Grégoire Rossier: Indeed, at first glance it would seem easier to associate a digital certificate with a new watch, because the question of authenticity does not arise. In the case of vintage watches, issuing a certificate at “Time 0” is more delicate, because the authenticity of the watch must be verified, in order to avoid incorrect information being permanently recorded. It is at this stage that the professionalism and rigour of the certificate issuer make all the difference.

Anthony Marquié: We believe we are pioneers in the integration of collectors’ watches into the blockchain. But given the promise of this tool for watchmaking, we certainly won’t be alone for long! The technological barriers have already been lowered – it’s a bit like with the internet. In the beginning it was difficult to create your own website, today it’s just a click away. The big challenge now is knowing what to put around this technology. The blockchain is a tool at the service of our collection philosophy.

Access to the digital certificate makes it possible to trace the life cycle of a timepiece in a secure manner.
Access to the digital certificate makes it possible to trace the life cycle of a timepiece in a secure manner.

Could you tell us, in concrete terms, what are the advantages of the Blockchain for collectors’ watches?

Grégoire Rossier: In addition to providing traceability and facilitating transactions, one huge advantage is the reliability of the information, which will remain associated with the watch on its digital certificate, whatever happens. Hence the need to ensure that the snapshot of the timepiece used to create the certificate of origin is absolutely correct. This transparency must be accepted in order to benefit from its advantages, including the guarantee of authenticity.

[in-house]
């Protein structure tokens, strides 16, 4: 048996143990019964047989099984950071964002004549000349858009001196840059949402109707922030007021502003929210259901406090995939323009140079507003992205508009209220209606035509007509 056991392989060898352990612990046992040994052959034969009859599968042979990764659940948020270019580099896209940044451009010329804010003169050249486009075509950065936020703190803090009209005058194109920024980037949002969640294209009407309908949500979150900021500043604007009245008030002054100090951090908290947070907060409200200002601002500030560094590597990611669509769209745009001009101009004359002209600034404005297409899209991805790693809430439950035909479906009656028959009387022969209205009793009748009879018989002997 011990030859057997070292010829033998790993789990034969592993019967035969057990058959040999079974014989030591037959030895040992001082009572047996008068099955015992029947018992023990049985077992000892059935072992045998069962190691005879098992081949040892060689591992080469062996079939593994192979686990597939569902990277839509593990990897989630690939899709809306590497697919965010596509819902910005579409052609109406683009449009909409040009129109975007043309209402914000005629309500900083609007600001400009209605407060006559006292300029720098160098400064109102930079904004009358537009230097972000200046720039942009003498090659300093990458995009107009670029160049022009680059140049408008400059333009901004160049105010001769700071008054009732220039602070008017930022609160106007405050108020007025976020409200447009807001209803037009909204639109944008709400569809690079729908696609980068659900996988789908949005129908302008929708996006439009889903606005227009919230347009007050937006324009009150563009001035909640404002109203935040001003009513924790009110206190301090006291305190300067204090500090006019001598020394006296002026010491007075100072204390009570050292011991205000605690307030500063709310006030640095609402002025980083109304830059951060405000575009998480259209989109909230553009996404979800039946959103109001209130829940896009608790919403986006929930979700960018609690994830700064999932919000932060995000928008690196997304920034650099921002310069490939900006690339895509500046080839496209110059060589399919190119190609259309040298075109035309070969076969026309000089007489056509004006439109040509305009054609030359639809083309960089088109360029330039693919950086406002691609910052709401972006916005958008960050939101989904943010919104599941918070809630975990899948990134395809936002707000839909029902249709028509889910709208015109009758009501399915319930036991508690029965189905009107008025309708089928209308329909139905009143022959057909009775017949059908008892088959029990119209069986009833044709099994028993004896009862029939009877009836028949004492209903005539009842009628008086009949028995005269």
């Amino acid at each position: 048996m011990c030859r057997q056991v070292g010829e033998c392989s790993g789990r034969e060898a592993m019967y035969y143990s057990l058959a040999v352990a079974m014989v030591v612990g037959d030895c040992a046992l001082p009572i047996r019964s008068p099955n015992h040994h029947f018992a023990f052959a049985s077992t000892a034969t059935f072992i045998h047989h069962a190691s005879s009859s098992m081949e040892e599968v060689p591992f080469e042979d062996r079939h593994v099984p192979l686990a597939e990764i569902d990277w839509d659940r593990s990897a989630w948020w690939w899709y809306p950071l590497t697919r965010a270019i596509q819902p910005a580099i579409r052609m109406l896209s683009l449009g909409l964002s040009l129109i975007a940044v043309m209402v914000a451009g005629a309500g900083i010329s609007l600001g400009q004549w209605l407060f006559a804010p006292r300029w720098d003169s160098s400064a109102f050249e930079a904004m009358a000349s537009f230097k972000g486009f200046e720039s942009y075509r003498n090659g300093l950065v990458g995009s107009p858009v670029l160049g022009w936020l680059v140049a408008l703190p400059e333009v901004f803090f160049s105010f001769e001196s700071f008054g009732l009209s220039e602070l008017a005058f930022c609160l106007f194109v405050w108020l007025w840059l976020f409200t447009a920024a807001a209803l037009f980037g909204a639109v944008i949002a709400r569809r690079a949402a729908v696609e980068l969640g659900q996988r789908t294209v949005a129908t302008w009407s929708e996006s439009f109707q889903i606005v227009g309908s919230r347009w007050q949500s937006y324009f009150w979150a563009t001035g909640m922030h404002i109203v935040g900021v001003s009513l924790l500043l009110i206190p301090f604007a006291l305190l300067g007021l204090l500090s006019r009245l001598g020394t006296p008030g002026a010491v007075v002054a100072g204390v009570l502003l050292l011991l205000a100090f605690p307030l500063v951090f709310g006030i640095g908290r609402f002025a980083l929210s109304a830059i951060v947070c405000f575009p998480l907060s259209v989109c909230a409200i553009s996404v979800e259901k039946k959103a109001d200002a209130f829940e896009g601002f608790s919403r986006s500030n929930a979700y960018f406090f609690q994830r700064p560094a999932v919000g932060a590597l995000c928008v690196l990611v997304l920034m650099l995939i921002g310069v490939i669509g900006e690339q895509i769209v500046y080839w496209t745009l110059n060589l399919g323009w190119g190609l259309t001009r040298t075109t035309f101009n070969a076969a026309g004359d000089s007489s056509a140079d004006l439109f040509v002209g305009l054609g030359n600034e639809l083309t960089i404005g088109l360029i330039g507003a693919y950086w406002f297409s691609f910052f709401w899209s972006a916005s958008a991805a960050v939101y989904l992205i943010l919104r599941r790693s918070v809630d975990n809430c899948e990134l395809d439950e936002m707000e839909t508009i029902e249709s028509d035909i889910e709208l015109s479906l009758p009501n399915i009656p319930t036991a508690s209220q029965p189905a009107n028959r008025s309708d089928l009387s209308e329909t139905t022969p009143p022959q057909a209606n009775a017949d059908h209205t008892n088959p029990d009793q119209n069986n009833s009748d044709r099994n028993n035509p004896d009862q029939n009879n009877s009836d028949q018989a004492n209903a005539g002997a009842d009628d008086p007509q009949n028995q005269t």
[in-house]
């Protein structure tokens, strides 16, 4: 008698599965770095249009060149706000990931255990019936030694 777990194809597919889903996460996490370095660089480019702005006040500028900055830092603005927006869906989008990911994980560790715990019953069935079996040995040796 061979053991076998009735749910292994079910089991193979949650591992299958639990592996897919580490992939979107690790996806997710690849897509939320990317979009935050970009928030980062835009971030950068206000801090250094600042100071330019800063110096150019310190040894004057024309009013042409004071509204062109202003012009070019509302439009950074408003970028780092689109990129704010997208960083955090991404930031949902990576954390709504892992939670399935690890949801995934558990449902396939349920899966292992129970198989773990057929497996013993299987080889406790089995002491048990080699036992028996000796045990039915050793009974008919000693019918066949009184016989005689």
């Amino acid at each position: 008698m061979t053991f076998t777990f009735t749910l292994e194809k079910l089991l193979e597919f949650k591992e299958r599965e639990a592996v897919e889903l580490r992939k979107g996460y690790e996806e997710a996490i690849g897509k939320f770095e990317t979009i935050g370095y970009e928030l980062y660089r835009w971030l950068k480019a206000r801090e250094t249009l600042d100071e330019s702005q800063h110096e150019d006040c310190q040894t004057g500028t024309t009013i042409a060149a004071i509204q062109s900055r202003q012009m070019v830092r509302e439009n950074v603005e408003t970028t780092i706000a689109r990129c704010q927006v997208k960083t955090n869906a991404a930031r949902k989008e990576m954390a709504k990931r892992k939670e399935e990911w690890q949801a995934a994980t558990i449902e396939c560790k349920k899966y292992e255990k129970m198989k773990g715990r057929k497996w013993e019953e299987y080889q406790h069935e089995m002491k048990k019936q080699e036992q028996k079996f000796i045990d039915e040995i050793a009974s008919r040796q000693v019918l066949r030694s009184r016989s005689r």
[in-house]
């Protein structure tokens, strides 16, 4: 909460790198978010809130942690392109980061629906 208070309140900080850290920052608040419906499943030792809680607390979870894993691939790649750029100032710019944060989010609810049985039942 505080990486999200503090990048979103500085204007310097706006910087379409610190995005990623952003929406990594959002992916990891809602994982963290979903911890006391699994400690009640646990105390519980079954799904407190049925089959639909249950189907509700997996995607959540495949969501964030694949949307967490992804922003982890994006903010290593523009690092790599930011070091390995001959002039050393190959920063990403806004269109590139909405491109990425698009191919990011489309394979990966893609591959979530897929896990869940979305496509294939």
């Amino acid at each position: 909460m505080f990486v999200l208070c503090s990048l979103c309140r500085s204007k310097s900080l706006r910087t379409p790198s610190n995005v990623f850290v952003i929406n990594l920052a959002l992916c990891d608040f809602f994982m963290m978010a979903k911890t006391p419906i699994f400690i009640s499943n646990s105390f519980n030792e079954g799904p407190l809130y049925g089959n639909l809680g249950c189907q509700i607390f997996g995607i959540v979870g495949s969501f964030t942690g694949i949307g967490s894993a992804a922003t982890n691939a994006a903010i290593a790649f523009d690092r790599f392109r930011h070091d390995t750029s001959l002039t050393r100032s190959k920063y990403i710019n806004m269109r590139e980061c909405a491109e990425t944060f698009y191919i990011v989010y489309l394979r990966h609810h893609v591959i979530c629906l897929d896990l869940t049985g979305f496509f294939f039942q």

How does WatchFID make use of this technology?

Anthony Marquié: The watches for sale on the platform are registered in the Blockchain and are therefore delivered with their own digital certificate, which is part of the WatchFID package offered to collectors. The models offered are not necessarily ours: our platform is open to all. But for this to happen, sellers must agree to add their models to the Blockchain. We are convinced that, in five to ten years’ time, not doing so will be a competitive disadvantage, because collectors demand guarantees that only this technology can really offer. Integration into the Blockchain will be a customer requirement.

“We are convinced that within five to ten years, not offering Blockchain certificates will be a competitive disadvantage. Collectors are demanding guarantees that only this technology can really offer.”

Anthony Marquié, CEO and co-founder of WatchFID
Anthony Marquié, CEO and co-founder of WatchFID

Not everyone in the very secretive world of watchmaking is ready for this degree of transparency.

There will be an upheaval in the market; it’s going to happen! We’re not necessarily going to just make friends. We advocate transparency, but not everyone does. Eventually, collectors are going to impose transparency on the market and brands anyway, thanks to new digital tools and social networks. This is already happening to a large extent.

“Collectors are going to impose transparency on the market and on brands, thanks in particular to new digital tools and social networks. This is already happening to a large extent.”

Are writers, like you, or journalists, like us, destined to become watch sellers?